In “Mon épidemie,” the lecture about barebacking you have given over the last few months and that will be appear during the Venice exhibition in an anthology of critical texts published by Paraguay Press, you mention two literary projects dealing with AIDS, by Guillaume Dustan and Tristan Garcia, and you talk about how they depict alternatives to or confirmations of dominant modes of thought. In the text you very clearly express your preference for Dustan’s project – and his so-called unjustifiable position in favor of unprotected sexuality – in that he distances himself from an ethical point of view and exposes the hypocrisy in the concepts of freedom and responsibility. On the other hand, the opera allows you to stage two different points of view, leaving the viewer uncertain as to your own position. What is at stake in the opera that is not already expressed in the text? Why use art to talk about politics? Do you define yourself as an “activist” artist?

First of all, I don’t think the opera defends an unjustifiable position with its implied defense of barebacking. It defends a position that is questionable, but one that should have its place in the public debate around disease and sexuality. What inspired me to tackle this question was the early 2000s quarrel between Guillaume Dustan (who wrote about having sex without condoms at the height of the AIDS crisis) and Act Up, which took on an incredibly violent tone. There was a call to exclude Dustan’s positions from the public debate and to radically ostracize his views. Now we are producing new prophylactic methods – like Truvada, a prescription drug used to chemically prevent infection before engaging in at-risk sexual relations – and in turn we are opening new debates in the field of prevention. We now openly express and make use of positions that we once deemed unjustifiable, since to develop Truvada, volunteers had to engage in these same at-risk sexual practices in order to take part in the trials. Of course, these are new moral questions intimately bound up with our notion of therapeutic progress. But I think it’s interesting to see how certain forms of discourse that were once reviled and exiled now serve to develop new forms of prevention and treatment. My work does not dispense justice, and it is not activist art either, but it aims to introduce intimate and political positions into spaces that are not necessarily designed to receive them (such as many art spaces, especially now that the market is such an omnipresent force) and through forms that are not necessarily suited to express them (decorative, musical, artificial)… I’m not quite sure what pushes me to do that, no doubt a spirit of confrontation, a desire to defy the limits of the spaces available to me, a flare for games and provocation, a taste for literature? I started working with performers because I wanted sculptures to “speak a bit more.” Their silence and abstraction was never enough for me. Now my work is garrulous, maybe it is trying to introduce things that are not adapted to art. But ultimately I think it’s a good thing to force new connections and unnatural associations to come about.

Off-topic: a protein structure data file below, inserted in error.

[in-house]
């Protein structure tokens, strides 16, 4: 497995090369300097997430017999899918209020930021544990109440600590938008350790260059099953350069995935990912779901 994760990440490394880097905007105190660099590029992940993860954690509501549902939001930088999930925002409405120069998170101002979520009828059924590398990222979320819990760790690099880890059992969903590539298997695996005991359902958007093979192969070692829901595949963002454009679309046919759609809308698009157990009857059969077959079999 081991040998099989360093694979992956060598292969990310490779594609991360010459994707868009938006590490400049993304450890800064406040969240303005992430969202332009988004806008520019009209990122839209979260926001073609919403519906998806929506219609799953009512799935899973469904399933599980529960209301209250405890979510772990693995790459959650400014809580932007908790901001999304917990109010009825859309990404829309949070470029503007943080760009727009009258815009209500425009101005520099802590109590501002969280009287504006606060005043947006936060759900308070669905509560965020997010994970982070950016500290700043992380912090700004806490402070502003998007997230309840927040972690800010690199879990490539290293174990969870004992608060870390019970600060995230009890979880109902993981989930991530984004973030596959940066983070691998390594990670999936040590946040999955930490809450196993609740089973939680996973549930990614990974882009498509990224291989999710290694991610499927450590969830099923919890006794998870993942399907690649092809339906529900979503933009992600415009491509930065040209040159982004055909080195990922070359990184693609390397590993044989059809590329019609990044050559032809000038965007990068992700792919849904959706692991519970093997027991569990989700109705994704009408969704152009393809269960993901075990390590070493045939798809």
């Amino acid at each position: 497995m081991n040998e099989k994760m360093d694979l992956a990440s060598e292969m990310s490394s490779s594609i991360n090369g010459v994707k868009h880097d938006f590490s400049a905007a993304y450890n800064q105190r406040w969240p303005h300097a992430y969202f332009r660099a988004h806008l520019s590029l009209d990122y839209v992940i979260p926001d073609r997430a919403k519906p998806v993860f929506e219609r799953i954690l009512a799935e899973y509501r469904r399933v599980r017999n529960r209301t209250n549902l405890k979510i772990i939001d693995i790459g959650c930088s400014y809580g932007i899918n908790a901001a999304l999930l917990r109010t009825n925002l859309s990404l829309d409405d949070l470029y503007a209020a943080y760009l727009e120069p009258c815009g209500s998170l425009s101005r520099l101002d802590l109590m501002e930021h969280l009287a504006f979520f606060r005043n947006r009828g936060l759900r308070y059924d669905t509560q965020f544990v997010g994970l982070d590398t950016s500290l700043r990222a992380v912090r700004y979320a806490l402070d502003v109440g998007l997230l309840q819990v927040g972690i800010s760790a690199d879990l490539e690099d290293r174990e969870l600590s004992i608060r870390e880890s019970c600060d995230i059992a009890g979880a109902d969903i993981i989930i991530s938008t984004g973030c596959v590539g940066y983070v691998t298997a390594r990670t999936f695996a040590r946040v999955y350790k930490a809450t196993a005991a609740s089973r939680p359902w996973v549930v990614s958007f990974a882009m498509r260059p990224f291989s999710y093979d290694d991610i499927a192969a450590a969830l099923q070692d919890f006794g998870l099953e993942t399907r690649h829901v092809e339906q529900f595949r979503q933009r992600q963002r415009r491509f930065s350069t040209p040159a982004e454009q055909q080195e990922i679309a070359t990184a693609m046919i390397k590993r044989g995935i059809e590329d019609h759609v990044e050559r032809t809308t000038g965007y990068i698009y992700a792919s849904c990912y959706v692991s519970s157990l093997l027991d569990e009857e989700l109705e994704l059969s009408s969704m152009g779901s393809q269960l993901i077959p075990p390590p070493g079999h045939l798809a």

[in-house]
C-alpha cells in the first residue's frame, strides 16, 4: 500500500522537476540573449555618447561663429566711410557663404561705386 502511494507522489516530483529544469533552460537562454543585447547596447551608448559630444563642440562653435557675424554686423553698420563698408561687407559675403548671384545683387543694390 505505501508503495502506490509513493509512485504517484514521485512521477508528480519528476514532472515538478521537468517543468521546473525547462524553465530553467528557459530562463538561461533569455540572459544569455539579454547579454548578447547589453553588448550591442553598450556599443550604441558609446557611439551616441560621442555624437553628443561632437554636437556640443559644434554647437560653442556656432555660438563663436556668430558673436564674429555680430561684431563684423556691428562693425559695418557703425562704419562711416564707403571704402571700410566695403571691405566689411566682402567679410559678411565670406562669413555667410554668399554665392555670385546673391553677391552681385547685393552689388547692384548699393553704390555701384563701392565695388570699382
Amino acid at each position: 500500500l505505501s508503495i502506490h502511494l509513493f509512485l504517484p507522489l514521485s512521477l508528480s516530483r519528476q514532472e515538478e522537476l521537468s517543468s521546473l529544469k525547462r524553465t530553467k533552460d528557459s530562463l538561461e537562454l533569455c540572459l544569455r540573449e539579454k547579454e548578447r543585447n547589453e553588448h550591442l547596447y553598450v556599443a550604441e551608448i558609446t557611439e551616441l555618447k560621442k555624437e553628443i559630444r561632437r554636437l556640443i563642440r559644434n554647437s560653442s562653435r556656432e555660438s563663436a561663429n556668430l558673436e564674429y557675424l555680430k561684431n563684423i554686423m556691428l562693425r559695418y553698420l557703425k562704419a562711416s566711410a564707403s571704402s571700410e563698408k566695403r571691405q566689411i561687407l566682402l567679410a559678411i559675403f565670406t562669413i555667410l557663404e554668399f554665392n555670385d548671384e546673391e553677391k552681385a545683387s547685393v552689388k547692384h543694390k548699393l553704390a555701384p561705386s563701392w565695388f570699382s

Do you think we lack a degree of permeability in contemporary society, despite the irrational demand for ever more transparency? How sustainable is that situation? Because we also need spaces for rest, intimacy, silence, and not just spaces of exhibition and risk… Can art provide these spaces?

I would prefer vulnerability over transparency. To me, transparency seems like a modernist ideal, and one that is also very capitalistic, in every sense of that term. It’s difficult for me to view it as an ideal… On the other hand, taking vulnerability as an ideal seems like a noble political project in my eyes. Not protecting yourself also seems like a way to emancipate yourself, to remain open to different forms of transmission. But I mean that more in an emotional sense, rather than in the purely prophylactic sense which, taken to the extreme, would mean putting yourself purely and simply in danger. I don’t mean it in a cheap way either, which would lead instead to accepting everything and no longer opposing anything. Opposition is necessary. Of course, this kind of vulnerability and permeability poses a certain danger to society, but I don’t think my work as an artist is to ensure that social institutions function properly… In fact I’m interested in new types of associations, new encounters and exchanges, be they emotional, sexual, friendly, verbal, or nonverbal. For me, not protecting myself may mean dancing nude, teaching in my hotel room, inviting artists I don’t know very well to show their work in my studio without turning it into a public event (as in a current project I called “Maladie d’Amour”), working in anachronistic forms, and also publishing texts I wrote a long time ago and from which I often feel totally estranged… That is what it means to make yourself vulnerable.

Interview by Dorothée Dupuis.
Lili Reynaud-Dewar – Rome, 1er et 2 novembre 1975, 2019-2021.
Lili Reynaud-Dewar – Rome, 1er et 2 novembre 1975, 2019-2021.